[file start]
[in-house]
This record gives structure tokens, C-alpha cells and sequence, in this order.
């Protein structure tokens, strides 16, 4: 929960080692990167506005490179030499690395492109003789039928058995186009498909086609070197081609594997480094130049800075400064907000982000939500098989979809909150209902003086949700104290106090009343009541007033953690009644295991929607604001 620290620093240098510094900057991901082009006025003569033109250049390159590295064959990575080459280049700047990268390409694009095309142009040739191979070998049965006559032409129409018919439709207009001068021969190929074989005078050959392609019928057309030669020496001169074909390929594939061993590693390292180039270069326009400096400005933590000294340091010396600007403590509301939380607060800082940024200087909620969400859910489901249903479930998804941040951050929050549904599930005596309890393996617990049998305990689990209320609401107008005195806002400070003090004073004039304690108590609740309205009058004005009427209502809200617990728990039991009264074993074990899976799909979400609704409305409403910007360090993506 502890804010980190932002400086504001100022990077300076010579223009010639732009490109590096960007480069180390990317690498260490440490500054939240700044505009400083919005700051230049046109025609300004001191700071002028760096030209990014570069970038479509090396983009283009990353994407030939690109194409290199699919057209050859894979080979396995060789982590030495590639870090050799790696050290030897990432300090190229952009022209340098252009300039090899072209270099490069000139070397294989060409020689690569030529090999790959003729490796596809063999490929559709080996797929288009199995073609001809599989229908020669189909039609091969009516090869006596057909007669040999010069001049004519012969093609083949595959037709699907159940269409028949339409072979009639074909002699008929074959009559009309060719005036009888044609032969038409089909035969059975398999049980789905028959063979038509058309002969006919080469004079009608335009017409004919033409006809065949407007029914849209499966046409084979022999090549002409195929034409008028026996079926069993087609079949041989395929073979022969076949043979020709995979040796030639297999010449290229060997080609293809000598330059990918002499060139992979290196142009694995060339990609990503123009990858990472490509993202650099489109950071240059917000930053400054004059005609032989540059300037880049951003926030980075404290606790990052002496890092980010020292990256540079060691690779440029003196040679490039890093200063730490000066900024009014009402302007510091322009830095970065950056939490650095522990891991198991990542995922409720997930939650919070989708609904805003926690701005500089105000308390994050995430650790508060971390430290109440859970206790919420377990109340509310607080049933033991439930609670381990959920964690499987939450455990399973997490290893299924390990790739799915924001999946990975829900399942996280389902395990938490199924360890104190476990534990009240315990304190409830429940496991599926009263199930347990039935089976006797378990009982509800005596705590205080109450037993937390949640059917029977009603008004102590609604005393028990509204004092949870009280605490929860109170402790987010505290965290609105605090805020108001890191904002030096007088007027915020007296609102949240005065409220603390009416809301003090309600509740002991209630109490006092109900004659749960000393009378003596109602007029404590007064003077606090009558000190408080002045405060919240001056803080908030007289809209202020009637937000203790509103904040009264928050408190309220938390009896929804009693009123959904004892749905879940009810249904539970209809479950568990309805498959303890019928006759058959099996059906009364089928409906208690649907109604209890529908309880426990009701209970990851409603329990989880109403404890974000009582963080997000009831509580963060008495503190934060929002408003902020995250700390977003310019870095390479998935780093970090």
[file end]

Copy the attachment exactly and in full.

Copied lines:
[in-house]
This record gives structure tokens, C-alpha cells and sequence, in this order.
């Protein structure tokens, strides 16, 4: 929960080692990167506005490179030499690395492109003789039928058995186009498909086609070197081609594997480094130049800075400064907000982000939500098989979809909150209902003086949700104290106090009343009541007033953690009644295991929607604001 620290620093240098510094900057991901082009006025003569033109250049390159590295064959990575080459280049700047990268390409694009095309142009040739191979070998049965006559032409129409018919439709207009001068021969190929074989005078050959392609019928057309030669020496001169074909390929594939061993590693390292180039270069326009400096400005933590000294340091010396600007403590509301939380607060800082940024200087909620969400859910489901249903479930998804941040951050929050549904599930005596309890393996617990049998305990689990209320609401107008005195806002400070003090004073004039304690108590609740309205009058004005009427209502809200617990728990039991009264074993074990899976799909979400609704409305409403910007360090993506 502890804010980190932002400086504001100022990077300076010579223009010639732009490109590096960007480069180390990317690498260490440490500054939240700044505009400083919005700051230049046109025609300004001191700071002028760096030209990014570069970038479509090396983009283009990353994407030939690109194409290199699919057209050859894979080979396995060789982590030495590639870090050799790696050290030897990432300090190229952009022209340098252009300039090899072209270099490069000139070397294989060409020689690569030529090999790959003729490796596809063999490929559709080996797929288009199995073609001809599989229908020669189909039609091969009516090869006596057909007669040999010069001049004519012969093609083949595959037709699907159940269409028949339409072979009639074909002699008929074959009559009309060719005036009888044609032969038409089909035969059975398999049980789905028959063979038509058309002969006919080469004079009608335009017409004919033409006809065949407007029914849209499966046409084979022999090549002409195929034409008028026996079926069993087609079949041989395929073979022969076949043979020709995979040796030639297999010449290229060997080609293809000598330059990918002499060139992979290196142009694995060339990609990503123009990858990472490509993202650099489109950071240059917000930053400054004059005609032989540059300037880049951003926030980075404290606790990052002496890092980010020292990256540079060691690779440029003196040679490039890093200063730490000066900024009014009402302007510091322009830095970065950056939490650095522990891991198991990542995922409720997930939650919070989708609904805003926690701005500089105000308390994050995430650790508060971390430290109440859970206790919420377990109340509310607080049933033991439930609670381990959920964690499987939450455990399973997490290893299924390990790739799915924001999946990975829900399942996280389902395990938490199924360890104190476990534990009240315990304190409830429940496991599926009263199930347990039935089976006797378990009982509800005596705590205080109450037993937390949640059917029977009603008004102590609604005393028990509204004092949870009280605490929860109170402790987010505290965290609105605090805020108001890191904002030096007088007027915020007296609102949240005065409220603390009416809301003090309600509740002991209630109490006092109900004659749960000393009378003596109602007029404590007064003077606090009558000190408080002045405060919240001056803080908030007289809209202020009637937000203790509103904040009264928050408190309220938390009896929804009693009123959904004892749905879940009810249904539970209809479950568990309805498959303890019928006759058959099996059906009364089928409906208690649907109604209890529908309880426990009701209970990851409603329990989880109403404890974000009582963080997000009831509580963060008495503190934060929002408003902020995250700390977003310019870095390479998935780093970090």